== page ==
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Jun 17, 2019
For the past two months, I have been teaching art in a local elementary school, in classes from kindergarten through sixth grade. Thanks to the local PTA, I was able to work with each class several times, enough to get to know the students and teachers. One thing I discovered is that the pleasure one feels when creating art oneself is magnified 100 times by being in the presence of 30 people creating art happily. To give someone a chance to lose themselves in a subject is a wonderful thing for a teacher.
Unexpectedly, in these last months, I experienced the strong connection between art and mathematics. Before teaching these students, I would have said the benefits of art are the following: 1) honing your creativity, 2) opening your mind, and 3) developing your hand-to-eye coordination. The last thing I would have said is that art can teach you math. Well, I have totally changed my mind, now. Art is math, baby.
Here are some examples of math in art. To help the students scale their drawings, I brought pictures to copy that had a grid already imposed on them, like this bunny:
The idea I intended to use with the students was that they would draw the same grid (3x3, or tic-tac-toe) on their paper, and then they would know where to start drawing each part of the bunny.
Here's an example of how to draw the bunny's ears on the grid:
Naively, I assumed that drawing the grid would take a nano-second, and then we could move on to adding the bunny. Quickly, in the first class, I sketched a sample grid like this on the board:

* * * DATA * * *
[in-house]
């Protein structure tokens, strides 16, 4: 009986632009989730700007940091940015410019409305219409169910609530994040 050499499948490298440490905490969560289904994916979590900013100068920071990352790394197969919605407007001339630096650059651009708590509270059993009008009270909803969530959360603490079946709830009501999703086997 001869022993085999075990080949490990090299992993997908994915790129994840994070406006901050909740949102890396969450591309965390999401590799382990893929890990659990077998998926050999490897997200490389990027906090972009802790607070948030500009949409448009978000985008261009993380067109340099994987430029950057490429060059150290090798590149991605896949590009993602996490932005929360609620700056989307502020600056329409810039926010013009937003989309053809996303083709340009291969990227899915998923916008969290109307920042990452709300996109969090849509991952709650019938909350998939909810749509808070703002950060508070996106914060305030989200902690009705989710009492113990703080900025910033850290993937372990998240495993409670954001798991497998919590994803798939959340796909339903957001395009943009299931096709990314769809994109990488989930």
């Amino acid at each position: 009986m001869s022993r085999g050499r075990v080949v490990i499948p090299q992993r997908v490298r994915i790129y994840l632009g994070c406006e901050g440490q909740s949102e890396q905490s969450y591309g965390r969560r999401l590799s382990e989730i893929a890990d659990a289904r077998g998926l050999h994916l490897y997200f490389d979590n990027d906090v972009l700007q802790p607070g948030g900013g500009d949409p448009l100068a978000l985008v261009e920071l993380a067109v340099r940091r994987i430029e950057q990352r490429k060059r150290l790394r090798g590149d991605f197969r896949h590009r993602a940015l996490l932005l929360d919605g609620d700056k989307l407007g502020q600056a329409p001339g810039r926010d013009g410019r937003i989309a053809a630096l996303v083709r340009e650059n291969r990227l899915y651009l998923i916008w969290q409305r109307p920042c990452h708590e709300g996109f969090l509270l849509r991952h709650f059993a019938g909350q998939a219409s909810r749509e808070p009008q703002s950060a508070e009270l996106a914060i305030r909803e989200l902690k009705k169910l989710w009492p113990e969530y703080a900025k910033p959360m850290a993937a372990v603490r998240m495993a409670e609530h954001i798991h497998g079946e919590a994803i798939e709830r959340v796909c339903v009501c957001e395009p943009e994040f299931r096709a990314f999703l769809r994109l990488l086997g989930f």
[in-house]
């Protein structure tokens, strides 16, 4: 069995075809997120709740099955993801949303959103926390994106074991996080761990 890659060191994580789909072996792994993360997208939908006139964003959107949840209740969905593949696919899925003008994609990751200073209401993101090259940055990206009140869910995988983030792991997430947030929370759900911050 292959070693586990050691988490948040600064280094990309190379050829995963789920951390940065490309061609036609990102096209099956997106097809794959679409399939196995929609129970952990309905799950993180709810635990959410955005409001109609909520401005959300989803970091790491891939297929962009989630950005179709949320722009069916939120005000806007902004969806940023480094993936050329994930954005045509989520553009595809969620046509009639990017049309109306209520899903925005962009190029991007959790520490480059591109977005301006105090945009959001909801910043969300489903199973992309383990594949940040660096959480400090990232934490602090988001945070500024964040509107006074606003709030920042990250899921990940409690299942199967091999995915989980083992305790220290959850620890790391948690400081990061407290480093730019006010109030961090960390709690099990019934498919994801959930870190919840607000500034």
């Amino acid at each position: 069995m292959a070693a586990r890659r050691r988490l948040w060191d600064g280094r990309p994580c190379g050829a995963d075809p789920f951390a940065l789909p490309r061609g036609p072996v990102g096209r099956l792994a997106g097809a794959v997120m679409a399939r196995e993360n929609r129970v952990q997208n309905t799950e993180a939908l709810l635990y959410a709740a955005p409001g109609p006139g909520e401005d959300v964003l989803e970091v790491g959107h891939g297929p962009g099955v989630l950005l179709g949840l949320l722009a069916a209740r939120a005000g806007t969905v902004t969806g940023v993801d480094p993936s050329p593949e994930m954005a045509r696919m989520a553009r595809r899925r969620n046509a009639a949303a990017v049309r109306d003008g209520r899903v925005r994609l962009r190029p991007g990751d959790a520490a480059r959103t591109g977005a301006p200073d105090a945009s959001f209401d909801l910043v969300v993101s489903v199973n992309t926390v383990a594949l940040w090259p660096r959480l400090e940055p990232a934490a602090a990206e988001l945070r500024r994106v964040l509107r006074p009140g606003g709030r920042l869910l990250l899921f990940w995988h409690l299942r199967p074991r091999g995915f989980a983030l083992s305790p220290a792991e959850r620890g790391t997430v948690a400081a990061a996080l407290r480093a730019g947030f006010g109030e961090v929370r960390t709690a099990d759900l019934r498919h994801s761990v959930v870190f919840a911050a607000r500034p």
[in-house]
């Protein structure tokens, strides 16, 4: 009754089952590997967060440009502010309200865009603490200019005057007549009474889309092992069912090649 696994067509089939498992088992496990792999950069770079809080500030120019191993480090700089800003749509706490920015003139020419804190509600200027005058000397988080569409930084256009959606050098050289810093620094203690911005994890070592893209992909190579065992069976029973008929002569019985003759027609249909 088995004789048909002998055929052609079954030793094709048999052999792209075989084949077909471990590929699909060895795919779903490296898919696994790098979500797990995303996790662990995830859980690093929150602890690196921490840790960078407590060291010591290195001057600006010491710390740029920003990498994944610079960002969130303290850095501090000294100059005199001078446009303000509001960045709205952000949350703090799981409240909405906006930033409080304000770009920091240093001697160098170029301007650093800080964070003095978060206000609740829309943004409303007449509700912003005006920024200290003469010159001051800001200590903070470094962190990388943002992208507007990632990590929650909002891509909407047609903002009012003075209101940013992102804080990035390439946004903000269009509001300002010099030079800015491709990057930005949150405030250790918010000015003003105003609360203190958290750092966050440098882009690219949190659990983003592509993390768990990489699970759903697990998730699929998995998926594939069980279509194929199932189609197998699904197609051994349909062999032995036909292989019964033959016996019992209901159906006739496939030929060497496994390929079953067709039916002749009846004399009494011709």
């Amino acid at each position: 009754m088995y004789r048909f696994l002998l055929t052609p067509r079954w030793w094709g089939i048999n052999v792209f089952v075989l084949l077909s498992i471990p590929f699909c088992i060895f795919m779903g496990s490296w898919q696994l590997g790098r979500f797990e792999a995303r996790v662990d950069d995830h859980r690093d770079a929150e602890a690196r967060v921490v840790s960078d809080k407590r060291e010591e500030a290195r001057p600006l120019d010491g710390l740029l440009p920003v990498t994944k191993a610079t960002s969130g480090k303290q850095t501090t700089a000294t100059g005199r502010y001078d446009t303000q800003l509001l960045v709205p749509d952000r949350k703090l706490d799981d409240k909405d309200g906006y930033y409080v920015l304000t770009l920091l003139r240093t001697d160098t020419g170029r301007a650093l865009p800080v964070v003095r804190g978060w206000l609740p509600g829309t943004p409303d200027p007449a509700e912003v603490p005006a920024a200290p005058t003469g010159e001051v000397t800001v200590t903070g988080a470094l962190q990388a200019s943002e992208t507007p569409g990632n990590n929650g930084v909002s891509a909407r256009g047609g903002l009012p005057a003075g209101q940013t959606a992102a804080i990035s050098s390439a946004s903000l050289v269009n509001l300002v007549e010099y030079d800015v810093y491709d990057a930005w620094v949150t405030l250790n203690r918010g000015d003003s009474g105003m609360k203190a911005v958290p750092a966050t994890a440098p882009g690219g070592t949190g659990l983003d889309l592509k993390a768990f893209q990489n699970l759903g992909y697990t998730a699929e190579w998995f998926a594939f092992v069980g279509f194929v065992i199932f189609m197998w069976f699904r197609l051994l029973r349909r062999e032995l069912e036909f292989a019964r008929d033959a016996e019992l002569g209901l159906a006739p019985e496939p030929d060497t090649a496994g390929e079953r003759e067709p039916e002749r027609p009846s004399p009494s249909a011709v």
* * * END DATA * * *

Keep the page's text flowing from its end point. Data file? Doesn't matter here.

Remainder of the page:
However, many students were not used to creating a grid in thirds of equal sizes, and drew grids more like these:
In both of the cases above, the students struggled with the right proportion for their nine parts. We had to slow down and get the grid right, because otherwise the bunny would come out looking like a dachshund. Why could the students not draw the grid? I can attest that they have excellent teachers, but as it turns out, dividing a paper by thirds is not something that non-artists do a lot in regular life. For example, reader, when was the last time you drew a 9 square grid of equal sizes on a sheet of copy paper? Probably, the last time you played tic-tac-toe in, like, 1990.
The same problem happened with circles. When I asked the class to draw a circle and divide it into three parts, I expected lots of drawings like this:
Instead I got a lot of drawings like these:
After this happened in every class, in every grade, I had to conclude that matching proportions in drawing, even in simple geometric shapes, is a skill that has to be honed over years. All though most students instantly grasp the concept of "rectangle" versus "square" when shown a picture of a square, they struggle when actually forced to draw the shape with their own hands. Knowing something conceptually is not the same as knowing it by muscle memory.
You may be thinking "Well, duh!" but to an adult artist like me, the hard shapes are all non-geometric, like the human face, a spirally tree or a crashing wave with a thousand drops. As a teacher, I was suffering from expert blindness syndrome, for I did not factor in the years I must have spent learning to draw grids in perfect proportion.
Lastly, I did not pick a 9 square grid by chance. Professional camera lenses have this grid imposed on them. Dividing a composition by thirds is extremely important in Western painting, as pictures based on thirds will align with Nature's golden ratio and seem more beautiful. Here are some famous examples you may have seen, below. It was no accident that they are all composed in thirds. That's the lesson for today reader: drawing helps you learn math. Just ask Leonardo.
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